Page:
Daisy, Dungeon, Dungeons & Dragons, Dungeons and Dragons, fantasy, feminist fantasy, Fenric, Fred & Ed, Gies, Gurth, Insmoor, Janet, magic, Paul Gies, Paul J Gies, sorcery, spells, Sword, sword & sorcery, Sword and Sorcery, Valen, Writing, Yanos, Zelin
What’s really surprising is how quickly this stupid idea goes into effect. Here we are, about three hours after midnight and about a week before it’s officially my birthday, and we’re huddled outside Sleepy’s. Jan and I are passing out bags with food in them: a cheese sandwich, two apples and four molasses cookies each. I’ve had one hour of sleep.
We are: me, Janet, Fenric, Yanos, Zelin, the doughty Gurth, and Gurth’s two acquaintances, whom I will always think of as Fred and Ed. Fred is squat and broad, and carries a massive plank of sharpened pig iron that he calls a sword; he’s probably the only one in the group who could lift it. Ed is a little taller, but not as tall as Jan; he’s wiry and he carries a short sword. They’re both stoners, in a way that Zelin, who smokes as much as anyone I know, could never be.
We’re pretty bundled. For once, I have left my peasant dress hanging from a peg in my room with all my other two peasant dresses, and put on my dirty-work trousers and a tunic, with my winter coat over. Everyone’s got a warm hat, some under metal helmets. Gurth’s got a heavy cloak with a hood, which he has pulled over a cute little ring helmet which has a skull cap underneath to keep his hair from tangling in the rings. Yanos looks like an Ice Barbarian, with the funny hat and inside-out fur skin coat and big ass boots, but he ruins the look with a hefty scarf.
The toil up the road out of town to the ruins is the sort of thing there’s little to say about, except that one spends the entire time wishing one was safely inside the dungeon, into which I have never gone without seeing someone I know die.
So we get there and hasten to get inside out of the wind. There’s no sign of daylight, and it’s starting to sleet. With a final burst of speed, we get out of the final burst of unpleasantness: a gust of rain that chases us down the stairs. I slip on the fifth to last step, and skid into the big first room on my butt slightly ahead of Fenric and Gurth.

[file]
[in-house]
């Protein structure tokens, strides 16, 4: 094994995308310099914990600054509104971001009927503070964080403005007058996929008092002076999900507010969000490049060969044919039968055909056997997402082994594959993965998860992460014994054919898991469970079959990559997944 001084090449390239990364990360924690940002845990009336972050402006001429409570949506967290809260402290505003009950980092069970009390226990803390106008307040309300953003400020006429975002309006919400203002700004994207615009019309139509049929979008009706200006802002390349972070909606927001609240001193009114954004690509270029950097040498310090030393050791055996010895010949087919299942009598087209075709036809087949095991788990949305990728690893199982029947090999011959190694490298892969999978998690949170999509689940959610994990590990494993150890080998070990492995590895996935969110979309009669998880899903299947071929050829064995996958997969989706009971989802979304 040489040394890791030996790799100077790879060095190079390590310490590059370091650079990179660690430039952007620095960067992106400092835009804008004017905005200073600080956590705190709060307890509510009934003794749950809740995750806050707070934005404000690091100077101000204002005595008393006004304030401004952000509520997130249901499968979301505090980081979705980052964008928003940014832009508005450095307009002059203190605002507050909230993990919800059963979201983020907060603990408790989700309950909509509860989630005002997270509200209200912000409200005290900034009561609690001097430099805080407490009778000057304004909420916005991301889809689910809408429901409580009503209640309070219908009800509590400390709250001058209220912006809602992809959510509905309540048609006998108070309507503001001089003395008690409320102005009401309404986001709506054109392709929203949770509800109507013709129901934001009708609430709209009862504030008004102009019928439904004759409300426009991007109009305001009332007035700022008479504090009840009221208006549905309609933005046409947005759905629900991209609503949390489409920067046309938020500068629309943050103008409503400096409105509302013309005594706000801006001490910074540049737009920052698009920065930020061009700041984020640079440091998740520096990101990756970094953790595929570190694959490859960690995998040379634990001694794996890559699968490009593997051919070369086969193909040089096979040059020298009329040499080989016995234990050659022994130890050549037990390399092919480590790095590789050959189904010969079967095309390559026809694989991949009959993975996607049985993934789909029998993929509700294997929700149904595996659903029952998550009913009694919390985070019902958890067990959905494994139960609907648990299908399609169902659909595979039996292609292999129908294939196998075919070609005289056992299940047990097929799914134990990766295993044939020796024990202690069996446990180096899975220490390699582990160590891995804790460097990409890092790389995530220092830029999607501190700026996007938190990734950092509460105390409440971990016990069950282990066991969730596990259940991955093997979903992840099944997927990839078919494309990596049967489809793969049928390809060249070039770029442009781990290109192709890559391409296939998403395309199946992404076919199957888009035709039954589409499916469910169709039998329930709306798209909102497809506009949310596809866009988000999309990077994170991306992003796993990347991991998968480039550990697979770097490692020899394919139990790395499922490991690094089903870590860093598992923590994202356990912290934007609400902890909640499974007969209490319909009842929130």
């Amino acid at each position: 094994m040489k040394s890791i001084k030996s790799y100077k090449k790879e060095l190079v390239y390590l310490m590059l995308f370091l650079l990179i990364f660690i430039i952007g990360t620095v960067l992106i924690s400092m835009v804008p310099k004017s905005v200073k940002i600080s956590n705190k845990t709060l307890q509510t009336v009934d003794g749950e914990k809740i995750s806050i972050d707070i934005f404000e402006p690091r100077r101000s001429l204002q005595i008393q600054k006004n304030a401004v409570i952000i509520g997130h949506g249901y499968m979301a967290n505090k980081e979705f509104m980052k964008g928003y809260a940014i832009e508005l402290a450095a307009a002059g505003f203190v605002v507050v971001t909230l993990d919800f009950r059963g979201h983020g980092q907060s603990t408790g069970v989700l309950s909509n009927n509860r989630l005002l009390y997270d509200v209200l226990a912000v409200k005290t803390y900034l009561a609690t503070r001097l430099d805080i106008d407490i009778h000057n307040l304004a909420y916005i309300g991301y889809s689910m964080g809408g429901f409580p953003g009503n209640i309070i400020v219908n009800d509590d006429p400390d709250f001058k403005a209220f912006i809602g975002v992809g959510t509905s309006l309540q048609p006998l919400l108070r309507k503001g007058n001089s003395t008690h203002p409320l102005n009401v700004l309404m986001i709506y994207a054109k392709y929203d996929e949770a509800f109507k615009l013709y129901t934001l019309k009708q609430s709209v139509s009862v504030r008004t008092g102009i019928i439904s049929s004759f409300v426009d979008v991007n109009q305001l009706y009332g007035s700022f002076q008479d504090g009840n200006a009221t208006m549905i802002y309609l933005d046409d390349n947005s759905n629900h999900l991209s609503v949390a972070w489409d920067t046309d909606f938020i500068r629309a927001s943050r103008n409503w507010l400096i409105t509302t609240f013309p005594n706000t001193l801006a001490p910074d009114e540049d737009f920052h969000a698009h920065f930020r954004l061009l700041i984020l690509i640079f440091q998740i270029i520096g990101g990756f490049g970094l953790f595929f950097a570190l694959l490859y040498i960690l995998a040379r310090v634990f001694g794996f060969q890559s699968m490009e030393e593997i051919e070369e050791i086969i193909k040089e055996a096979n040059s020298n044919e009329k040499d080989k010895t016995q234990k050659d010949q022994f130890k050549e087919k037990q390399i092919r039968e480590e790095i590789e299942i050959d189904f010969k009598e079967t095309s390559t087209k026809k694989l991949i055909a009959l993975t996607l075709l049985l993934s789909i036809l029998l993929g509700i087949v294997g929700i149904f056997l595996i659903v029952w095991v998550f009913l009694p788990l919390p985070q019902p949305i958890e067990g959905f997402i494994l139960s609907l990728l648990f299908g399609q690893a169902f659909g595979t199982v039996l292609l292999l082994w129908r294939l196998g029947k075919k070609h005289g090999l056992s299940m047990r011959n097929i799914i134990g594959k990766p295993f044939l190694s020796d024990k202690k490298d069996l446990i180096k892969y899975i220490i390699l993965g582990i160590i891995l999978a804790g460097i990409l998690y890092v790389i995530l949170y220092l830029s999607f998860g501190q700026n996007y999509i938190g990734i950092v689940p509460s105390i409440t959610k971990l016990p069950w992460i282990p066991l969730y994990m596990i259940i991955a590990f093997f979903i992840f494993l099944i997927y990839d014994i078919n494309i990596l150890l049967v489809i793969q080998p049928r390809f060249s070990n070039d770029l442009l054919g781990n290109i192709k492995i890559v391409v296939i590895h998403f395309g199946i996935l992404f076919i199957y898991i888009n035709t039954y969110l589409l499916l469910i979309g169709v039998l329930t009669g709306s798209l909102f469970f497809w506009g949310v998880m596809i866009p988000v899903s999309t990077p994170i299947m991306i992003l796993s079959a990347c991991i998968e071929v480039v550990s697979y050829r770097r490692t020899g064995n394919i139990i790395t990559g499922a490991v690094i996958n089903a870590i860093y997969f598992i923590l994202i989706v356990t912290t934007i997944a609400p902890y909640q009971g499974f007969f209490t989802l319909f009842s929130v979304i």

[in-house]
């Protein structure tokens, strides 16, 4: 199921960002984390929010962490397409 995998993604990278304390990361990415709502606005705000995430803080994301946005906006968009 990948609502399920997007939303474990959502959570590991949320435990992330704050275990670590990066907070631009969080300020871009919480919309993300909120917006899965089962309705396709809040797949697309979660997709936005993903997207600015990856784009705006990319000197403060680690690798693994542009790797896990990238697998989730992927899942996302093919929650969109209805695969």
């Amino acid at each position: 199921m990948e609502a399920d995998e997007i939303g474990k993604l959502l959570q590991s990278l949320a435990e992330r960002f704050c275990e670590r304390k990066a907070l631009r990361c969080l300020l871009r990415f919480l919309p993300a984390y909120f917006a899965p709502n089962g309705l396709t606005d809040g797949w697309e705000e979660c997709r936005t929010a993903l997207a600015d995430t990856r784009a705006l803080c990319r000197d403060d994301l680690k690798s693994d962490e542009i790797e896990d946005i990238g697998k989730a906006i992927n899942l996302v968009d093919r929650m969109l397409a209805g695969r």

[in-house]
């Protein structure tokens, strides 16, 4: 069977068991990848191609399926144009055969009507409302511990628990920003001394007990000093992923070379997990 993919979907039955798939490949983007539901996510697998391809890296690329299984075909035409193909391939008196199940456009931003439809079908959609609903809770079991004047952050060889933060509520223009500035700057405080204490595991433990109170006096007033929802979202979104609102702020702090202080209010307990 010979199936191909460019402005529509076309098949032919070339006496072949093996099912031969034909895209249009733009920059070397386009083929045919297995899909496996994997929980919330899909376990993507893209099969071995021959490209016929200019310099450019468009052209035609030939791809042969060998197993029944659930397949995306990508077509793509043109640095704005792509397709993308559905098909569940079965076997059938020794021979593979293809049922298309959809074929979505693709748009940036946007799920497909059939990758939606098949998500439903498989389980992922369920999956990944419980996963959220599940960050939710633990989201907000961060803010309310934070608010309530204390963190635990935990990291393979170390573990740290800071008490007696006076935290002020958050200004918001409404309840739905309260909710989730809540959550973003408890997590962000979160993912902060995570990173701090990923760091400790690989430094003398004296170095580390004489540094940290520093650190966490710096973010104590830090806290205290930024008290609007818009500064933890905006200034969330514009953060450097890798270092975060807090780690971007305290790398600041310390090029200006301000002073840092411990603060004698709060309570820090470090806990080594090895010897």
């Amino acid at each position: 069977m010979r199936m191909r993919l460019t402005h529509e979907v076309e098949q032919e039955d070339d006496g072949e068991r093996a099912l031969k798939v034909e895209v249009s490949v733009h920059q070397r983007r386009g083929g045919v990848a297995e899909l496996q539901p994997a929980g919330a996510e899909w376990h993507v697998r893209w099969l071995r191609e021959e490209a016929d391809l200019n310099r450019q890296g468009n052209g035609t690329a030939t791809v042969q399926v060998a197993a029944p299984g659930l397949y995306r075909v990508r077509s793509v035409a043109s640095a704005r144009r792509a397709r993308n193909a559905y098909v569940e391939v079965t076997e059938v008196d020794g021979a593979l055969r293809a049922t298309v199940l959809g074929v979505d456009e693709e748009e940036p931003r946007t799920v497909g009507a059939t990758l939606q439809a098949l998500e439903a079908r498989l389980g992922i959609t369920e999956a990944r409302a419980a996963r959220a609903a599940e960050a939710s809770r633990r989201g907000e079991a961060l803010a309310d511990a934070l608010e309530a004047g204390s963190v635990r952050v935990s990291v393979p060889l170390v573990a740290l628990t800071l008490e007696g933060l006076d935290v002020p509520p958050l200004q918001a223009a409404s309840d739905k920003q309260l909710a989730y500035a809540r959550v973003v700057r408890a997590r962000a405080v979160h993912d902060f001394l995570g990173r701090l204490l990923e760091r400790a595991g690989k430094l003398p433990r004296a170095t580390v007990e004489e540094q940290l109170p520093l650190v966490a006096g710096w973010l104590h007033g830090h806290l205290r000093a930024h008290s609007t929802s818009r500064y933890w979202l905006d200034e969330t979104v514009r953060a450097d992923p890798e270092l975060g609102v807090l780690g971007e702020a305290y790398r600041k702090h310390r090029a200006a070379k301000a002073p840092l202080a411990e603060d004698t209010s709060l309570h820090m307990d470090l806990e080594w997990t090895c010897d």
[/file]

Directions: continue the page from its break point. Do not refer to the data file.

Three small goblins are standing there over a bigger goblin they’ve apparently killed. They slaver, raise their scimitars and charge me.
“Oh, stop it,” I say. I wave my wand. “Ag.” They come up short, crumple to the floor and commence to snore.
“I’m staying out of your way,” says Gurth. “You’re in a mood.”
I glare at him, then at the others, who have now slouched to the bottom of the stairs. “Okay,” I say. “West hall. Front: Gurth and Yanos. Next: me and Zelin. Then Jan and Fenric, with the map. Then, um, you two,” I finish, waving my wand toward Fred and Ed, who cower a bit.
They all look at each other. Yanos says, “Why would you put an archer in front?”
“Because I want to be right behind you.”
“You’re still admiring my rear end?”
“That must be it.”
“It sounds very reasonable,” Zelin says. “Let’s fall in. Hey, you two,” she called, addressing Fred and Ed, “keep an eye behind, will you?”
“Zelin,” says Fenric, “I’m fairly sure no one was on the road ahead of us or behind us, and you can see for miles out there.”
Yanos interrupts to ask, “Are we going to go or not?”
“So go,” I say, following with a metaphor equating him with a part of his anatomy.
And he goes. Yanos and Gurth look at each other, and then Gurth, with his replacement sword, and Yanos, with his newly-bought crossbow, take off for the west hall side by side. Zelin and I look at each other, her with her longbow and me with my walnut wand, and fall in behind them. I hear Fenric and Janet chatting behind us.
From the back row, I can hear a muffled rendition of “100 Bottles of Beer on the Wall,” until Fen and Jan shush them.
For a long time, we don’t have to map anything. For a fairly long time, we don’t see anything other than a few bats and possibly blind cave moths. We pass the wooden door with the spearhead still sticking through it, and then find the door to the stairs down ajar. We come through the square room and the crack-like passage. Yanos turns and hisses, “Will you shut those guys up back there?”
“Yes, Mr. Bossy-pants,” I hiss back. I turn and hiss, “Will you guys shut the heck up?” This brings about the final demise of Ed and Fred’s song. It also, now, allows us to hear the sound of singing from other marchers: the harsh voices of service orcs, the relatively disciplined military veteran cousins of the goblins. Gurth and Yanos back up a bit, so there’s a good eight feet of the crooked passage between us and the wider hall beyond. Yanos turns and points to the right with his thumb.
Gurth points at the light of my wand and mouths, “Lights out.” I let my wand light dim to almost nothing, then lower it till Gurth’s girth completely hides it.
“All the way,” Gurth hisses. I roll my eyes and drop my light to nothing.
Ten seconds later, the dulcet tones of orc singing and marching reach a crescendo. I think they’re doing the Dance of the Pink Daffodils from Spigmister’s Ballet of the Fairy Princess. We tense up, the eight of us, in the dark. But they’re not coming this way. They pass, from left to right, and march on, ten or twelve rows of maybe five each.
I wait ten more seconds, then mutter, “Fifty or sixty.”
Gurth waits another five seconds and then turns and says, “I know, right?”
“Shall we?” asks Yanos. “We’ll be traveling in their wake, if you mean to head for the room where we met the umberhulk.”
“Yes, we shall,” I say, relishing being actually asked what we should do.